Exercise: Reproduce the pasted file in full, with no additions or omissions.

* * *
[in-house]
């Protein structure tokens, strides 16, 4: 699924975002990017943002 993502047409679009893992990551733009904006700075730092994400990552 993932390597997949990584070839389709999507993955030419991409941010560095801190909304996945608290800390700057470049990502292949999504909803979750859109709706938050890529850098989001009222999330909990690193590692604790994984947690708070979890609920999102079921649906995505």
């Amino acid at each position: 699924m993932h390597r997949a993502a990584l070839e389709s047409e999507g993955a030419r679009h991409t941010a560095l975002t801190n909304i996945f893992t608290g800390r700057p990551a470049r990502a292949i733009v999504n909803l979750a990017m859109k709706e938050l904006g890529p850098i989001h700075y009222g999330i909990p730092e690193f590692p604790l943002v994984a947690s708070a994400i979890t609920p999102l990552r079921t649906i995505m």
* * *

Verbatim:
[in-house]
């Protein structure tokens, strides 16, 4: 699924975002990017943002 993502047409679009893992990551733009904006700075730092994400990552 993932390597997949990584070839389709999507993955030419991409941010560095801190909304996945608290800390700057470049990502292949999504909803979750859109709706938050890529850098989001009222999330909990690193590692604790994984947690708070979890609920999102079921649906995505």
């Amino acid at each position: 699924m993932h390597r997949a993502a990584l070839e389709s047409e999507g993955a030419r679009h991409t941010a560095l975002t801190n909304i996945f893992t608290g800390r700057p990551a470049r990502a292949i733009v999504n909803l979750a990017m859109k709706e938050l904006g890529p850098i989001h700075y009222g999330i909990p730092e690193f590692p604790l943002v994984a947690s708070a994400i979890t609920p999102l990552r079921t649906i995505m």